Q. Many industry experts consider high attrition rates as one of the biggest challenges facing the industry. What do you see as a solution for this problem?
Attrition is definitely high because for any growing industry, there are lots of people coming in because the barriers to entry are so low. Having said that, what we’re seeing is people from different professions are coming into the PR field because it is getting the attention that the industry deserves.
So, yes and no. Attrition is an issue, because I think the impatience level in the youngsters has a lot to do with it. They tend to want to go a lot faster so that makes them do hop jobs. To counter that, with the PRCAI for example, all of us are insisting that you spend at least one year in another agency before moving on. Another way we combat this is via our training programs. We take freshers and put them through an 18 month training program to bring them up to speed. Having said that, MelCole is the greatest hunting ground. I don’t think there’s an agency that doesn’t have ex-Melcolians!
The other factor that happens in PR is that you find a lot of good PR professionals, because this a female dominated profession, tend to take a break, once they get married, once they have children. In fact, I’ve started to work with a lot of our ex-MelColeans from out of home because that is one way to address that.
Q. During your professional career, has communications evolved from a support function to a core business function? What is driving this change?
Right in the beginning, I would say, 28 years ago when I started this profession, we used to spend 50-60% of our time telling clients what we don’t do. But today, people understand the role that communication is now playing and there is much greater appreciation. At MelCole, we have chosen to remain predominately with MNC Clients, so they’ve always been PR savvy. The change is more with the Indian companies. I think there is definitely a better awareness today. Marketing professionals are getting really savvy and are better understanding the power of PR to deliver a lot more than just advertising.
So you see PR now being made a part of marketing programs right from the inception, earlier it was more of a top management function, you know, your role was to interact with the CEO office and make sure his image was looked after, and then you did some amount of product and brand support. Now that’s no longer there. So you have very distinct functions. MARCOM is very well understood, and the role of PR to actually develop the public perception is very appreciated.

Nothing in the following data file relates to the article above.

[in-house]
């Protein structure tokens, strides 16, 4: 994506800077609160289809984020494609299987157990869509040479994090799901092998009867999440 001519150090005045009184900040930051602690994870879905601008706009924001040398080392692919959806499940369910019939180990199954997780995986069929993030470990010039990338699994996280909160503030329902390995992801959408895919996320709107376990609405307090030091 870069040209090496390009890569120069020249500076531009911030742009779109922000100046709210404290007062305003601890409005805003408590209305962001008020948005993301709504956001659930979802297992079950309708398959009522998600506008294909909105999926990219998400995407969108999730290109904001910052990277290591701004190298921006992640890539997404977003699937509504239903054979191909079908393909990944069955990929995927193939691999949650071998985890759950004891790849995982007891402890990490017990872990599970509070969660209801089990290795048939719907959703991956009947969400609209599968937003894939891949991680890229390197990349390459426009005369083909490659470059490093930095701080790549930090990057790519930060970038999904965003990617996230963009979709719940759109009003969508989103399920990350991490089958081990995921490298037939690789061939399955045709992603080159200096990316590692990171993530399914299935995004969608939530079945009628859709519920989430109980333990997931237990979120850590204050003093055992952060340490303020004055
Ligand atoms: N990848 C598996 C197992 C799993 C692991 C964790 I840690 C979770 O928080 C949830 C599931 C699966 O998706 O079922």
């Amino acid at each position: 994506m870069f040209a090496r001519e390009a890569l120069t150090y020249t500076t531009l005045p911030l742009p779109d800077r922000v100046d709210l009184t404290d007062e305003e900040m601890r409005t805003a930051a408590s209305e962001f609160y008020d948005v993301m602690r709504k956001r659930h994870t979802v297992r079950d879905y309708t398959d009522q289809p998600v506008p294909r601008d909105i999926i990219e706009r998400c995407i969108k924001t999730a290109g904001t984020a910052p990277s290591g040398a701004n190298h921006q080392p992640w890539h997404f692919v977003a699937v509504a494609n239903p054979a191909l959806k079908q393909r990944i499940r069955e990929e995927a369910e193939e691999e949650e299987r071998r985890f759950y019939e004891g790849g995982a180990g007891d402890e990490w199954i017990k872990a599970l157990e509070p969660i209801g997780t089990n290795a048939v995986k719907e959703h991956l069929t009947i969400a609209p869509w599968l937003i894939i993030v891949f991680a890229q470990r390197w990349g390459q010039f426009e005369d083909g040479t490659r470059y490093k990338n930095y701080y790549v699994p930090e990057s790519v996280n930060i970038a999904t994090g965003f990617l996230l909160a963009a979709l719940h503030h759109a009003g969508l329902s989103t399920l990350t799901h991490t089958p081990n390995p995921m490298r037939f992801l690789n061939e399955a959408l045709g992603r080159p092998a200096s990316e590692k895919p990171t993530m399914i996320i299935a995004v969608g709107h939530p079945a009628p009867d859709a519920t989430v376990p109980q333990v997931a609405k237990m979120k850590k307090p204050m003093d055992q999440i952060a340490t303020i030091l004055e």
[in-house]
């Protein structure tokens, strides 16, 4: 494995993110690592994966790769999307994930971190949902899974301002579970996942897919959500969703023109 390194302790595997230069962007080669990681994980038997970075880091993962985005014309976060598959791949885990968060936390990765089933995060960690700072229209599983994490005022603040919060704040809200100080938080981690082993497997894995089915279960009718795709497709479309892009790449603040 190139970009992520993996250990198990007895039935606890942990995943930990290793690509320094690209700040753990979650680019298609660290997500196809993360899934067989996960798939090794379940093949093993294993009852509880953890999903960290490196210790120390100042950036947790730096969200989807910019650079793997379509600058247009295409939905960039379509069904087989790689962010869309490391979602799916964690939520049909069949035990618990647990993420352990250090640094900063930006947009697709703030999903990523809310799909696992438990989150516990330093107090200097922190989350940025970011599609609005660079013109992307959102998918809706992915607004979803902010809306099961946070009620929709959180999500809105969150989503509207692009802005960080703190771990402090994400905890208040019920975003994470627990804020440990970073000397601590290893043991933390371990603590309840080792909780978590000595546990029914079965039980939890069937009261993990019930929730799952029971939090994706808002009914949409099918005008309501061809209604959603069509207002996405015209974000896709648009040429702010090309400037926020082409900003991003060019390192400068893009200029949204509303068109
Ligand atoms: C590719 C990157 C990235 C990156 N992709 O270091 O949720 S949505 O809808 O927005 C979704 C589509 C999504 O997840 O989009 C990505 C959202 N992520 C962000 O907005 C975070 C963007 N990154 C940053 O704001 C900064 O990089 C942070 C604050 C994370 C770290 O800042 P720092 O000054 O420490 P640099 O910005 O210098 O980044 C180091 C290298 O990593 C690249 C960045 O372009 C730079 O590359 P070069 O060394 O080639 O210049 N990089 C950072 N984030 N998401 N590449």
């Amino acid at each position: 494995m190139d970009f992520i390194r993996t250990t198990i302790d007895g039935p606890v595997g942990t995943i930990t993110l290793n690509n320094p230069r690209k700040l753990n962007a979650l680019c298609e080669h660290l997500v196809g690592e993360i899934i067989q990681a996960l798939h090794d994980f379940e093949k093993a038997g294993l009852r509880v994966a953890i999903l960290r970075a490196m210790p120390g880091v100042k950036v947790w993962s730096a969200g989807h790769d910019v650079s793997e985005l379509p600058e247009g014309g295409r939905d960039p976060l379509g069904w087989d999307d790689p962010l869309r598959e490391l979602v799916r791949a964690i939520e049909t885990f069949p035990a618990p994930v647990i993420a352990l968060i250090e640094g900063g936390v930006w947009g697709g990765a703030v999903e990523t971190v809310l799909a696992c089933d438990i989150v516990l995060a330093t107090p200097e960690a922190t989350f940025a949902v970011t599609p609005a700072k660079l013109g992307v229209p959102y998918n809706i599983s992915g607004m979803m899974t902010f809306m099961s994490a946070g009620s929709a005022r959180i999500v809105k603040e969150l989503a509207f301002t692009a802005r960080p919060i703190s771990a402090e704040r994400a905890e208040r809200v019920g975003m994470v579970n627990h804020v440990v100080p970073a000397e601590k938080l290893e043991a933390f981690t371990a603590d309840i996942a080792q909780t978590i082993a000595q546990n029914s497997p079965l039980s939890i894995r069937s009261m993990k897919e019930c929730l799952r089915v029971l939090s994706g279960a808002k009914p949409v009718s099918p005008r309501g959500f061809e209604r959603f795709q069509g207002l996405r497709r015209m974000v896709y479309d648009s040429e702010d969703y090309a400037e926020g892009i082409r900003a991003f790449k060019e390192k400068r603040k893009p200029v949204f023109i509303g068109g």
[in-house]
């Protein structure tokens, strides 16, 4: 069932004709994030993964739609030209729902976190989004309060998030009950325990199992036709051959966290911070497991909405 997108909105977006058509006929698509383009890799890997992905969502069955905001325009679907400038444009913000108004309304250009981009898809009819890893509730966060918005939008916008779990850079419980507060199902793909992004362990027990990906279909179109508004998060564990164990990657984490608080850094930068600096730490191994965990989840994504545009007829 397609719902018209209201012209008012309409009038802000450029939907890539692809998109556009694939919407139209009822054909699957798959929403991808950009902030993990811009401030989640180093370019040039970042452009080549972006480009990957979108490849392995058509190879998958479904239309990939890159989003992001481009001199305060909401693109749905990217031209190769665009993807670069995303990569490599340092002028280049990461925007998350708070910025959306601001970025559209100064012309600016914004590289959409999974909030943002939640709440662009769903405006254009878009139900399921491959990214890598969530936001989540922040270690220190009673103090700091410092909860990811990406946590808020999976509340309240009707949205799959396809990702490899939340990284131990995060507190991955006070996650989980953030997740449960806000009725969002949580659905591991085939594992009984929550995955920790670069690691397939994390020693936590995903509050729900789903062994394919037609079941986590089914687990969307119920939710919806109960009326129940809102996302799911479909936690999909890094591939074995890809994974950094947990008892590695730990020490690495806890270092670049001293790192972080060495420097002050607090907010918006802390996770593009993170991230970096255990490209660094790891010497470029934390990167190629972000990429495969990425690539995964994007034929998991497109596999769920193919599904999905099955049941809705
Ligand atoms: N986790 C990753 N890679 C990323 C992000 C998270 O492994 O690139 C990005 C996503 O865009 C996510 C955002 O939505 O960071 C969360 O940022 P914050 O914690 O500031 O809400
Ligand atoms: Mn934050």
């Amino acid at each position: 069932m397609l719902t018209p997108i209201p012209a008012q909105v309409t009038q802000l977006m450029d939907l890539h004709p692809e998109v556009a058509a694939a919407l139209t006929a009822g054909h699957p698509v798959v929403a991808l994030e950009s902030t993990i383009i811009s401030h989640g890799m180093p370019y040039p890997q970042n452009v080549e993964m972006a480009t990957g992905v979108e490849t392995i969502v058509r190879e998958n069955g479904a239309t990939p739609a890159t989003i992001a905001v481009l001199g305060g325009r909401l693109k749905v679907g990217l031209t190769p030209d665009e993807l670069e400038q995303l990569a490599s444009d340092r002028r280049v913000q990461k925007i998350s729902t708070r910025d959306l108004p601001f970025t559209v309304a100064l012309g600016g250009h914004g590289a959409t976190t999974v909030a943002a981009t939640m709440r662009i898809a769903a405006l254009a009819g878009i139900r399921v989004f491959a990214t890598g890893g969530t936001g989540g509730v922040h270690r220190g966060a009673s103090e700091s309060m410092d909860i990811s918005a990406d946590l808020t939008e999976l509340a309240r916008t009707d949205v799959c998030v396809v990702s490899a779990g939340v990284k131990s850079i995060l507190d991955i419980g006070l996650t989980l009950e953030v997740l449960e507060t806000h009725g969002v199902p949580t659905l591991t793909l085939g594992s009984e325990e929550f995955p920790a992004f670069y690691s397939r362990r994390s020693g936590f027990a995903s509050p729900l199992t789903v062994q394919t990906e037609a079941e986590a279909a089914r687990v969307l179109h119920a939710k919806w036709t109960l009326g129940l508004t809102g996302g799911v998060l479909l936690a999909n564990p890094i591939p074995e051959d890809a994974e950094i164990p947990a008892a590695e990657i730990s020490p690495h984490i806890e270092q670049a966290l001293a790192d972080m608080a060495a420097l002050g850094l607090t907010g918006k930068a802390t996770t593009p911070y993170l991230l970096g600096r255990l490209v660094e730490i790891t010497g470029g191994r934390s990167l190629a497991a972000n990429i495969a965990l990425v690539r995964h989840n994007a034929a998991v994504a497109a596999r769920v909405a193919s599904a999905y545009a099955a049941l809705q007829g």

Q. How important are industry awards?
I would think, more than awards, what we need, is a better emphasis on standards. At PRCAI you must be aware, we have been trying to enforce certain standards with the membership. And I think that it’s very important that the clients ensure that the agencies they are working with are adhering to that. You keep coming across instances where agencies have resorted to gift coupons and things like that. So, yes, I think awards are a nice way to showcase the work that the industry is doing. We definitely need to showcase more of what has been done in our geo-region, because you still have doubters, still have people who’re saying “can you really quantify, can you really prove, this was due to PR?”
And while I think those challenges continue to be there, one of the best ways to address this is awards. But having said that, there are certain things you cannot seek an award for. Crisis Communication is one, perhaps public affairs is another. Additionally, how do we reward long engagements rather than a six month campaign that you start with a set of objectives and measure the results? So those are the challenges.
Q. What are some tips you would give to freshers just entering the industry?
I get a lot of CVs and meet a lot of freshers who make tall claims, but they’ve done nothing but press releases. There is s a lot more to PR than just simple coverage. A lot of people, having spent a lot of time in the profession still don’t know why they’re doing what they’re doing. I think it’s very important that they spend time investing in themselves.
First, to read about the profession, and then understand and experience its various functions. There is increasing tendency these days to become specialized. So, someone excels in client relationship, another one claims to excel in media relationships etc. I don’t think they’re mutually exclusive; you cannot excel in one without knowing the other. You cannot excel in strategy without knowing implementation. So, a true PR professional is a well-rounded person
A lot of people also still think that it’s a very glamorous profession. While sometimes it can be, it’s all about reading and writing, it’s all about research, its all about knowing which way the economy is going, which way customer preferences are molding. So you are the bridge. You are interpreting the public to your client and your client to the public. So people have to be more willing to invest in themselves.
Q. How does MelCole strive to set themselves apart from the other PR firms in the country?